In the UK bass world, you could safely call Jamie Roberts (a.k.a. Blawan) an overnight success. Before he was on anyone's radar, he sent tracks to Untold and Pariah, and immediately scored releases on Hessle Audio and R&S, two of electronic music’s most revered labels. "I am not gonna lie—I think I'm really lucky to have been able to get a foothold in this scene," admits Roberts. "When I think back, looking from the outside of it all, the fact that everyone seemed to know each other, [it] was a totally scary place to try and get a foot in the door." Roberts countered those fears with an inspired blend of garage, dubstep, and acid, all of which caught the attention of his peers and placed him prominently among the UK’s top up-and-coming producers.
Although Roberts now resides in London, amongst a bevy of like-minded musicians, he grew up in the northern UK, in a town called Barnsley in South Yorkshire, where he began playing drums at age 10, and, with the help of his school teachers, began making electronic music in high school. He's played drums in everything from orchestras to post-punk bands, but it was his interest in club music that pushed his creativity to where it is now. "I’ve always had a big love for house and techno music," he explains. "Producing dance music was a totally natural progression for me."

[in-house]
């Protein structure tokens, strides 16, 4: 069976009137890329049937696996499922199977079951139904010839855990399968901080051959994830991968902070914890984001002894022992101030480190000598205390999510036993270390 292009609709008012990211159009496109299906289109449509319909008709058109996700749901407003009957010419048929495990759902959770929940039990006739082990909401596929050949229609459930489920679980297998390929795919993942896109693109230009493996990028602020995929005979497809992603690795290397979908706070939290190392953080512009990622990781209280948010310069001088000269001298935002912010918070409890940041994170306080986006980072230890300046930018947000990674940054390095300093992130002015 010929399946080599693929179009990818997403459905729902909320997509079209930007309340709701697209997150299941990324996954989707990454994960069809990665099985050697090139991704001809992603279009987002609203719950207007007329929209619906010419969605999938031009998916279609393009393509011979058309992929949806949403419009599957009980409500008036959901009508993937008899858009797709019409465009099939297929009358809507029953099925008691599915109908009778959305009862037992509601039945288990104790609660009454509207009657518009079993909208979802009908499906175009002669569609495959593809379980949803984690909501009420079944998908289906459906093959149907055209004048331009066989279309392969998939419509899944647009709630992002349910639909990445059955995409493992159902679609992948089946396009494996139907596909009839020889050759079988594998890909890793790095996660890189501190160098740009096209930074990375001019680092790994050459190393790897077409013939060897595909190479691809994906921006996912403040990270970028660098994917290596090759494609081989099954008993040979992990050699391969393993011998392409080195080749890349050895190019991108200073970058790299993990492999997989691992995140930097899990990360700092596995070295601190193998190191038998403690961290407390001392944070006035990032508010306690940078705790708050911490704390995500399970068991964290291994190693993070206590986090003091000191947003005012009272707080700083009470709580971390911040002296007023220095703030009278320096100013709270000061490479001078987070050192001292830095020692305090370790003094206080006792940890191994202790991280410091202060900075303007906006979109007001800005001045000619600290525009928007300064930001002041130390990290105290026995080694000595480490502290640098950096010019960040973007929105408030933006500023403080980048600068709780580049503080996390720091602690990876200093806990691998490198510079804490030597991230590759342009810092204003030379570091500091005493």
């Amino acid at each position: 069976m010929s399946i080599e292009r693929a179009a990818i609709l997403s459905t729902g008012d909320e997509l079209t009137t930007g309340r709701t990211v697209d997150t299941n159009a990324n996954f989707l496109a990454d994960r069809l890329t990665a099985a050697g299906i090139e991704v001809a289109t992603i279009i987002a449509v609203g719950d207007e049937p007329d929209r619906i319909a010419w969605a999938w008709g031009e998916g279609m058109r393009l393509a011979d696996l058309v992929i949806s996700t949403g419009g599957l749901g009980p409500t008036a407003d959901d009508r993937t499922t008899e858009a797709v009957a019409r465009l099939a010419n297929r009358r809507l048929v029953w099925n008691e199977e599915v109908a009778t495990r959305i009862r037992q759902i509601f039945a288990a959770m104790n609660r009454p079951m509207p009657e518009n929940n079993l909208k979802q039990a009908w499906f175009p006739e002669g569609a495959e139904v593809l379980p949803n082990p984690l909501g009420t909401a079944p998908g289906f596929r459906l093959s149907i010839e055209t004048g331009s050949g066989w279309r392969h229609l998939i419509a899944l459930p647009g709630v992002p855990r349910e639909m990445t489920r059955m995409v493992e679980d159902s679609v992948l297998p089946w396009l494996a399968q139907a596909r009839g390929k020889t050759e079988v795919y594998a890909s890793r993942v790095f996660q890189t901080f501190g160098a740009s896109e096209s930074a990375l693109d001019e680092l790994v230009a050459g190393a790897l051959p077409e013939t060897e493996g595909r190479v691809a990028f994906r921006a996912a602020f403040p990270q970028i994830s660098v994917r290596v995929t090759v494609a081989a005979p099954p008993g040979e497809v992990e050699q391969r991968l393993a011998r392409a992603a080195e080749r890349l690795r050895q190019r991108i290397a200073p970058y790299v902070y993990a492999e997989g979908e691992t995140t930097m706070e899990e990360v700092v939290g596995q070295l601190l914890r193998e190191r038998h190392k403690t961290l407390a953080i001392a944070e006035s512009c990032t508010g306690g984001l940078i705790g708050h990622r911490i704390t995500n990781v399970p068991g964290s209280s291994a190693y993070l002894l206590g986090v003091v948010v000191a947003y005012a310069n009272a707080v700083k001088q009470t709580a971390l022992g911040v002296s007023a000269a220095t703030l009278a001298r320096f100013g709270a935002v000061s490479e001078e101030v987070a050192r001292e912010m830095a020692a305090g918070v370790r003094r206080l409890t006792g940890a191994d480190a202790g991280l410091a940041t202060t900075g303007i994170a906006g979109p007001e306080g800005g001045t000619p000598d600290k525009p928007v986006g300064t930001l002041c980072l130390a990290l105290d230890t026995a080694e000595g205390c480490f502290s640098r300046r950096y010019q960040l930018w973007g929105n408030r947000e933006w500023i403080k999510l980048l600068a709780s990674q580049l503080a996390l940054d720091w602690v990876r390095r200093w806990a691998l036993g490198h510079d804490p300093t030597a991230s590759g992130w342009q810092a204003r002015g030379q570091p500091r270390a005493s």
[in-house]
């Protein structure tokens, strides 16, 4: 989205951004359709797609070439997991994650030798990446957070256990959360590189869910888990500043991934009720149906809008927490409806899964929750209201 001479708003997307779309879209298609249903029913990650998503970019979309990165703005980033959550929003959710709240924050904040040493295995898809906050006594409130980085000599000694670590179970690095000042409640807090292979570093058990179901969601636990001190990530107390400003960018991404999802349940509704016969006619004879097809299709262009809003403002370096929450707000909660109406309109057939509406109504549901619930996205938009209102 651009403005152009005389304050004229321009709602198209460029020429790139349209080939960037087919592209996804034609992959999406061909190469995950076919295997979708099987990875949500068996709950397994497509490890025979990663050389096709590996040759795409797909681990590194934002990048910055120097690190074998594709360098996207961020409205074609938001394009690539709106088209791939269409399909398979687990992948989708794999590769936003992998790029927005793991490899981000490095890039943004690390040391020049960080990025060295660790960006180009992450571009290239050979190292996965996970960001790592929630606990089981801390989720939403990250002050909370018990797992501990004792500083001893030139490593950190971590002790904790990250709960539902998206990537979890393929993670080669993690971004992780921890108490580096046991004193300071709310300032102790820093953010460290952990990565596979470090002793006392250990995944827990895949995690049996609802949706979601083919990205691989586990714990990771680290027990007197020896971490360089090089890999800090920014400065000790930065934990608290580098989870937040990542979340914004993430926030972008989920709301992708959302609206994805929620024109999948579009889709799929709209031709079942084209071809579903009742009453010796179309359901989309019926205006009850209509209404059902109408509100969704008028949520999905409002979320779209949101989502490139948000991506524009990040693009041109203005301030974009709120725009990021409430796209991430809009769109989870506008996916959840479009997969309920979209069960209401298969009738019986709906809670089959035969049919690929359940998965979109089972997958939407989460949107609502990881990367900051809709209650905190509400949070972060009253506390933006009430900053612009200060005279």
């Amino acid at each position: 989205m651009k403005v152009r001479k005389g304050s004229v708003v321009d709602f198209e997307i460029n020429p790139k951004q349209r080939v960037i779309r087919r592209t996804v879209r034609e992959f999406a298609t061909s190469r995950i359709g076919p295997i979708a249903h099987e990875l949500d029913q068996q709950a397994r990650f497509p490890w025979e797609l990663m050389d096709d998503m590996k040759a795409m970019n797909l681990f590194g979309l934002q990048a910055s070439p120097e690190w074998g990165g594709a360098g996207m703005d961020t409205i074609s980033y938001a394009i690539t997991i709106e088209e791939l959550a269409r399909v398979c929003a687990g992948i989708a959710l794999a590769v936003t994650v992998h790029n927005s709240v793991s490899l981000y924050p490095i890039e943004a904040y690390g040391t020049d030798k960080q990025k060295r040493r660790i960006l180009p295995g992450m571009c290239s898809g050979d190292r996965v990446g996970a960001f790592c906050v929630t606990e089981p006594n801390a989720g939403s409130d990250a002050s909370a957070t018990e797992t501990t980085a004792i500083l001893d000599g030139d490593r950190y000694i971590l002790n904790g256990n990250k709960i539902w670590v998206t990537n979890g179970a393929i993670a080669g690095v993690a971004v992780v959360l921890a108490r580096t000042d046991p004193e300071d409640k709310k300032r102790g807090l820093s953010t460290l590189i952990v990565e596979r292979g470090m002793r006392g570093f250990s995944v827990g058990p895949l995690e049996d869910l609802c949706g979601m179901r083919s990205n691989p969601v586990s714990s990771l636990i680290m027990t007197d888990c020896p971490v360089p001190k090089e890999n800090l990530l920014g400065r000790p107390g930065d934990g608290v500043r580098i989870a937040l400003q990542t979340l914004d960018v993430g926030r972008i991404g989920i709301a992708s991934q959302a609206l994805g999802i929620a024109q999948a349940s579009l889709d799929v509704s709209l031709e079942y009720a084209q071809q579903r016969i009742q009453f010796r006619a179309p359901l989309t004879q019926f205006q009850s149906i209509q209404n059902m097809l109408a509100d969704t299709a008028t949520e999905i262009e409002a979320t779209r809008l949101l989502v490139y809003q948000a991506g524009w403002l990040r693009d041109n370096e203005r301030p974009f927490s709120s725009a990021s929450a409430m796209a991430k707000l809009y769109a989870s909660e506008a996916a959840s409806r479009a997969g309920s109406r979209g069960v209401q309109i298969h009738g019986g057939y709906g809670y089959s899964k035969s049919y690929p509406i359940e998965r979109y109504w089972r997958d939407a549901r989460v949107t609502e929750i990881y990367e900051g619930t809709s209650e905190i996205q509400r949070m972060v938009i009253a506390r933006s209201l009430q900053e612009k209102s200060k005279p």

His first release as Blawan on Hessle Audio, "Fram" b/w "Iddy," burst onto the UK bass scene with a new perspective on the genre-blurring sounds of its contemporaries. The release channels funky, dubstep, and garage, though with a lean quality that allows it to work on multiple levels. Both "Fram" and "Iddy" are simultaneously headphone listeners and club shakers—each with punchy rhythms and deep lows that manage to come through brilliantly in all kinds of settings—a distinction not often achieved in dance music. But while that one may have sounded like the next evolution of dubstep, Blawan's next release, the Bohla EP on R&S, changed all preconceived notions as he channeled house, acid, techno, and other dancier sounds. "If you think you found your comfort zone in making music, then for me, personally, I’d suggest you stop," says Roberts, imperatively. "I see no point in staying within a certain zone. Take Ramadanman, for instance: His back catalog is so varied and diverse, every release has pushed his sound forward, and, for me, there’s no wonder he's smacking it hard at the moment."
Where Blawan is headed, only he knows, but be sure he’s not looking to be the new face of acid. "For me, [the Bohla EP] was just some good sounds I was playing around with. I am definitely not on a mission to revive the 303 sound," he warns. "The releases that are scheduled for this year are quite different from one another, which is brilliant for me. I just hope people are feeling them, too."
The Bohla EP is out now on R&S.